the muzzle, the import- ~i

ance of which is evident. 'lb

Posteriorly, we find the, Ifhind-limbs removed out of A 'I

the way by approximation ig, 'i' J of the hip-joints to the = ' ' ° é"'§ f9 centre line of the body.

This is effected by inward

YP Q; QUE

t 'MJF sy Ll]», v/17 [L

¢ fl r

curvature of the innomi-, itz; f*>" nate bones at the aceta- ' ('» ' Q bulum to such an extent V". ' f, '7-" that they almost meet in jQ7;'f-"A the centre, while the pubic a., *st- 07 lgolr1iesdare&v1idel¥ separated

e in e s ortness o, . "

the fore-limb is due to the 4

humerus, which, like the ' ,

clavicle, is so reduced in

length as to present the =?,53 &, appearance of a flattened ' " ”

X-shaped bone, with

prominent ridges and deep

15-@i§ ' i

n a | ';

depressions for the attach- 'Q

ments of powerful muscles. f;

Its upper extremity pre- » °

sents two rounded prominences;the smaller, thetrue "f N

head of the bone, articu- 1" ' i, '~, lates as usual with the /f, Q -

scapula; the larger, which ]¢, ~, fb A f .- / is the external tuberosity -', "Q'~ U g #QC rounded off, forms a se a- ) A i Ii? . rate joint with the endpof Y, I 5 rl #W the clavicle. This double fi ' 1, <articulation gives the !.

rigidity necessary to sup- I

port the great lateral 1

pressure sustained by the

fore-limb in excavating.

The bones of the fore-leg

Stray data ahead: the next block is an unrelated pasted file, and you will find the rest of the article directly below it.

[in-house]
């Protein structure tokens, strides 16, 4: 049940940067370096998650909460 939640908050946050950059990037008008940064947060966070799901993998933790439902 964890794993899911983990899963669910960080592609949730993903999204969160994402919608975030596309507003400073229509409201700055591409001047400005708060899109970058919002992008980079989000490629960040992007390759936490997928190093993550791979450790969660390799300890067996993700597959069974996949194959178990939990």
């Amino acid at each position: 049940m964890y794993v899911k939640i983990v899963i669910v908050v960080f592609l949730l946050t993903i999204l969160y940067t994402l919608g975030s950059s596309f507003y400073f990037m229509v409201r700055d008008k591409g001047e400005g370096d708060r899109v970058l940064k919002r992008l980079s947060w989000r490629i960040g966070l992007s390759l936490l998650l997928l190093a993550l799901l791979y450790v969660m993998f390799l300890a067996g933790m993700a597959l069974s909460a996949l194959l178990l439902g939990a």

are normal, but those of

the fore-foot are flattened

and laterally expanded.

The great width of the

fore-foot is also partly due

FIG. 3.-Skeleton of Mole (T alpa

europaea) (lower jaw removed to show base of skull).

to the presenceofapeculiar C, C31C3nCllmbgne on the inner Side Of C.h, Cl3.ViCUl3I' 3.I'tiCL1l8.lZlOIl of the the palm and articulating hurI}€rLlSwith the wrist. cl. Clavlcle-The

muscles acting on e.c, External condyle of humerus. these modified limbs are f. F§ %mL1rhomologous with those of fb, Flblllii-Cursorial insectivoragjiffer- fc, F alciform bone (radial sesamoid). ing only in their relative fi, HUm€1'l1Sdevelopment. The tendon 1.6, Internal condyle of humerus. of the biceps traverses a il, I-eff iliP1C b0H€long bony tunnel, formed Lp, Ramus of the ilium and pubis. by the expansion of the 'ny ISC|1iUmmargin of the bicipital Ld, Ridge of insertion of latissimus groove for the insertion dorsi muscle. of the pectoral is major l.t, Lesser trochanter. muscle; the anterior m, Manubrium sterni. division of the latter 0, Fourth hypapophysial sesamoid muscle is unconnected with ossicle. the sternum, extending ol, Olecranon. across as a band between p, Pubic bone widely separated the humeri, and co-ordi- from that of the opposite side. nating the motions of the pa, Patella. fore-limbs. Theteresmajor p.m, Ridge for insertion of pectoral is and latissimus dorsi major muscle. muscles are of immense pt, Pectineal eminence. size, inserted into the r, Radius. prominent ridge below the rb, First rib. pectoral attachment, and s, Plantar sesamoid ossicle correare the principal agents in sponding to the radial sesamoid the excavating action of (os falciform) in the manus. the limb. Time cervical sc, Scapula. muscles connecting the s.h, Scapular articulation of the slender scapulae, and humerus.

through them the fore- t, Tibia.

limbs, withthecentrelineof 14, Ulna. the neck and with the occiput

are large, and the ligament um nuchae between them is ossified. The latter condition appears to be due to the prolongation forwards of the sternum, preventing fiexion of the head downwards; and

accordingly, the normal office of the ligament being lost, it ossifies,